'What is the use of a book', thought Alice, 'without pictures and conversation?' Alice's Adventures in Wonderland, Lewis CarrollVia an academically unverifiable Google search, I discovered British copyright expired on Carroll's classic in 1907, allowing any publisher to release a new edition. Perhaps this explains why it is such a commonly illustrated book (see, for example, the list of hundreds of illustrations: http://www.lewiscarroll.org/illus.html). Anyone who has taught in an undergraduate art or design degree will recognise it as a popular text to illustrate/reference (I can think of at least two projects in which I used Alice references in my own undergrad degree – they were both fairly awful). Carroll originally created 37 line drawings to accompany his first draft and added text emphasis (boldness, underlining, shaped text boxes, etc), which demonstrates his concern for the typo/graphic elements of his story. The setting of the poem 'A Mouse's Tail' is a good example of concrete poetry. The original illustrations he commissioned John Tenniel to produce were a blend of cartoon and caricature, apparently using real life politicians as inspiration for some of the characters. Marie-Laure Ryan, editor of Narrative Across Media: The Languages of Storytelling, describes Tenniel's illustrations as a successful case of "the verbal and visual [blending] in the mind of the reader-spectator into one powerful image, each version filling the gaps of the other." (139)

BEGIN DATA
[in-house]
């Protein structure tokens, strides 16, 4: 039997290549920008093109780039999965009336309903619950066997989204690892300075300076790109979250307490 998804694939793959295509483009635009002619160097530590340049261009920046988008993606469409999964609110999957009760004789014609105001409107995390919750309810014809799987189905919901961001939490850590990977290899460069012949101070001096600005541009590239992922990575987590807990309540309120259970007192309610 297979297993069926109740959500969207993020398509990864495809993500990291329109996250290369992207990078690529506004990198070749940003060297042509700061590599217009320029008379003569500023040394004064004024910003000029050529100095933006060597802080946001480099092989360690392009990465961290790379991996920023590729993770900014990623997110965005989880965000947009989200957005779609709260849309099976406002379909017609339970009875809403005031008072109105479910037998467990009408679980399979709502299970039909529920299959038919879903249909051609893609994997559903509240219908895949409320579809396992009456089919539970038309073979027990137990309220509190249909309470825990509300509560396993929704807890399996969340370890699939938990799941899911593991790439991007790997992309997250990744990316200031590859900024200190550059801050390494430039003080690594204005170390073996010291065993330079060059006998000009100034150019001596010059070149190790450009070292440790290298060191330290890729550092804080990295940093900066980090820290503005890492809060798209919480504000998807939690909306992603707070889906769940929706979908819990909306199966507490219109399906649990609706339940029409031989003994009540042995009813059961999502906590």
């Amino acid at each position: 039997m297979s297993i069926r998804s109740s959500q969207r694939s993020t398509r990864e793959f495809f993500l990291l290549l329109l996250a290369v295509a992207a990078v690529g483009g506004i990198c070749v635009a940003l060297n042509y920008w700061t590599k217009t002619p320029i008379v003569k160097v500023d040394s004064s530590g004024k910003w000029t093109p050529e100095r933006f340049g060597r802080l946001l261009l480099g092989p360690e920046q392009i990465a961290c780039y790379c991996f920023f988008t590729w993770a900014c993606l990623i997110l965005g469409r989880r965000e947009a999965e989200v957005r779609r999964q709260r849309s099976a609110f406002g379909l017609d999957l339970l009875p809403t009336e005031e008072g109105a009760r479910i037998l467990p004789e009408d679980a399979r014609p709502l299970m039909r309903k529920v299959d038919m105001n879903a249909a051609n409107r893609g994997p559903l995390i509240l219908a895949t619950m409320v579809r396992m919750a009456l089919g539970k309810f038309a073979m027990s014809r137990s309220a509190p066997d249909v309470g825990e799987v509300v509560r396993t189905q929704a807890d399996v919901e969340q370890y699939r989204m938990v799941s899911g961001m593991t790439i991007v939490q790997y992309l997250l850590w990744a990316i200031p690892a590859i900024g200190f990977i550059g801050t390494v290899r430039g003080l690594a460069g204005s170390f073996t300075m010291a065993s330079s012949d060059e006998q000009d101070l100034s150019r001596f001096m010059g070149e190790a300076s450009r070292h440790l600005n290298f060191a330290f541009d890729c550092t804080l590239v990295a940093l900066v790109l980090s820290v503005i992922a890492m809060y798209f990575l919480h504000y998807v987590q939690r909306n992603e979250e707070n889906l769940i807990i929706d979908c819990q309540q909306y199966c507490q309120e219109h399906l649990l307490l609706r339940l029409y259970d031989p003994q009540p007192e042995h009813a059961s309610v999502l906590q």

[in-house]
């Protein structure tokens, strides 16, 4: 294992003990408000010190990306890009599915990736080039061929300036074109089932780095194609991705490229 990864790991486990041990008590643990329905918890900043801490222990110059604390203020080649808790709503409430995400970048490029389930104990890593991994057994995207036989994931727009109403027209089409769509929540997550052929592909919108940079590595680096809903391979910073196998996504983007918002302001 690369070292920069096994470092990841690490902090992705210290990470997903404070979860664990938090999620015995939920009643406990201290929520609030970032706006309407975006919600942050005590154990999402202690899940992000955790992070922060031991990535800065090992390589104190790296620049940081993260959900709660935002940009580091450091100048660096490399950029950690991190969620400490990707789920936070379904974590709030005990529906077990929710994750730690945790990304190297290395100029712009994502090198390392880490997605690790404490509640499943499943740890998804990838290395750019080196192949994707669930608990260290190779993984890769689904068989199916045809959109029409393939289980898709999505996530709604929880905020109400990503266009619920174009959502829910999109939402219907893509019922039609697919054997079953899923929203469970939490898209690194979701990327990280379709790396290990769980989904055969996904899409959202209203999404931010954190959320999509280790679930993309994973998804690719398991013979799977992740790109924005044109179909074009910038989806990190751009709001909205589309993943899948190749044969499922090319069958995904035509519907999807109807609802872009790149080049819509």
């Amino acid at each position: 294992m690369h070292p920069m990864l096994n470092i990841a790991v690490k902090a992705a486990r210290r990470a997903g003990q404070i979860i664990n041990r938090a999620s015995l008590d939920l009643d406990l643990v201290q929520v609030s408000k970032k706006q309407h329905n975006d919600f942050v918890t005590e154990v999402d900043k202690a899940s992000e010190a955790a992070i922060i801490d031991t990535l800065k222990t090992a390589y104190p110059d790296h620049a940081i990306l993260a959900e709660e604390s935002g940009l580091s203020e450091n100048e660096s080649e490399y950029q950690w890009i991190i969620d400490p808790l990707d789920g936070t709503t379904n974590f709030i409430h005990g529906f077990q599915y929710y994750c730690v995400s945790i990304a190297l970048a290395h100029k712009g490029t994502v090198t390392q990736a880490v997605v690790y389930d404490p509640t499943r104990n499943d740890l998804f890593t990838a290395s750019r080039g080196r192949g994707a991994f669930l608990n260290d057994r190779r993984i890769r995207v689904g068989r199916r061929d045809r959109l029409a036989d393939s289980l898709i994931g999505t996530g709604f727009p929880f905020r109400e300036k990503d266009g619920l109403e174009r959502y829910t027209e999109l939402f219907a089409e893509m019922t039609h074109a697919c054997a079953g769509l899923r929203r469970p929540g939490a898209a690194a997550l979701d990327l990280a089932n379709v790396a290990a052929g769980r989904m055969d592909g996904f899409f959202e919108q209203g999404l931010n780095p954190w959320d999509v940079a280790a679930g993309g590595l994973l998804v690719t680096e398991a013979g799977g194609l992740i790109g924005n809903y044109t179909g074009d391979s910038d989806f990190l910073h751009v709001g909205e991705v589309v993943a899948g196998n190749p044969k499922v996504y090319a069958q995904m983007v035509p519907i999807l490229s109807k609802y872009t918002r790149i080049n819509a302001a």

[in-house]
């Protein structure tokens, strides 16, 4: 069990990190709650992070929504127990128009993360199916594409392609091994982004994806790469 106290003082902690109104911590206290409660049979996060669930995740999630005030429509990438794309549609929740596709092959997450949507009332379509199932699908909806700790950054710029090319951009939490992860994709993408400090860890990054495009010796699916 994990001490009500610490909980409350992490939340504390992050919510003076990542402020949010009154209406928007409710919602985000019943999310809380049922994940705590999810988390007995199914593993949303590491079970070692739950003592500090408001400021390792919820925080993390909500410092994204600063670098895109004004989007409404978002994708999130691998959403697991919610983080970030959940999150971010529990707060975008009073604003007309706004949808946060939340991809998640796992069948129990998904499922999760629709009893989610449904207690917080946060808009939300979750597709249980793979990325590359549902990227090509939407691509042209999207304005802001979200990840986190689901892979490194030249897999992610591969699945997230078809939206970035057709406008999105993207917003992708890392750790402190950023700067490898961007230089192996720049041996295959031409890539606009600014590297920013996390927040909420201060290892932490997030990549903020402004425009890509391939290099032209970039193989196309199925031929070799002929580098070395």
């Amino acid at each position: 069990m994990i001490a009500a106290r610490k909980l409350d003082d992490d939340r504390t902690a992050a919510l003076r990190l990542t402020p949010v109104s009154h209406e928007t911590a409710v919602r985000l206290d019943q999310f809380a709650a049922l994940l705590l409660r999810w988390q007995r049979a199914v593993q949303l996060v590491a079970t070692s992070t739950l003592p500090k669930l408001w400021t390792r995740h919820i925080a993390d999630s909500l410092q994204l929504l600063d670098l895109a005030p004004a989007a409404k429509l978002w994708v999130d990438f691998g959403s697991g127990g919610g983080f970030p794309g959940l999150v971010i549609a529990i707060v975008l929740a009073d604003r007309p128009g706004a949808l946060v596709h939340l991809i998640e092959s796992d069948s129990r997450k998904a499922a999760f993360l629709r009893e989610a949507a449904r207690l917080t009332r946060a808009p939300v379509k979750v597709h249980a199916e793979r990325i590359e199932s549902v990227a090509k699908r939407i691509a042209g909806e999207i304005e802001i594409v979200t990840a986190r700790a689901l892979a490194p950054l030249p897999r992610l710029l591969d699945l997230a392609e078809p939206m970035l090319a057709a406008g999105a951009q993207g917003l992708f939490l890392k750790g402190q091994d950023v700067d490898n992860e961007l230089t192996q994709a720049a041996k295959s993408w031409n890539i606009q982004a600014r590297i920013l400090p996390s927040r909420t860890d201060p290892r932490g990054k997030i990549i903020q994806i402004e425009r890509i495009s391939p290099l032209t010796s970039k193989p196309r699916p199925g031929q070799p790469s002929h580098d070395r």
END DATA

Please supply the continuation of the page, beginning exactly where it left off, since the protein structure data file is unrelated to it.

This tradition has been maintained by later illustrators; Barry Moser and Ralph Steadman use quite obvious likenesses to contemporary figures (Moser's March Hare looks an awful lot like Ringo Starr). Is this a case of illustration functioning beyond (but always in tandem with) the written text? Something I'm thinking about at the moment. Almost all children's books use illustration in this way, but we lose that with adult literature.
It's occurred to me that writing this (tenuously relevant) post is a less productive activity than finishing my semester progress report, but if I write the word 'taxonomy' again I'm going to scream. I'm finding the blog a good way to digress (alright, procrastinate) at the moment, though some of my posts are becoming less productive than my earlier epic rants. I think this is a good thing.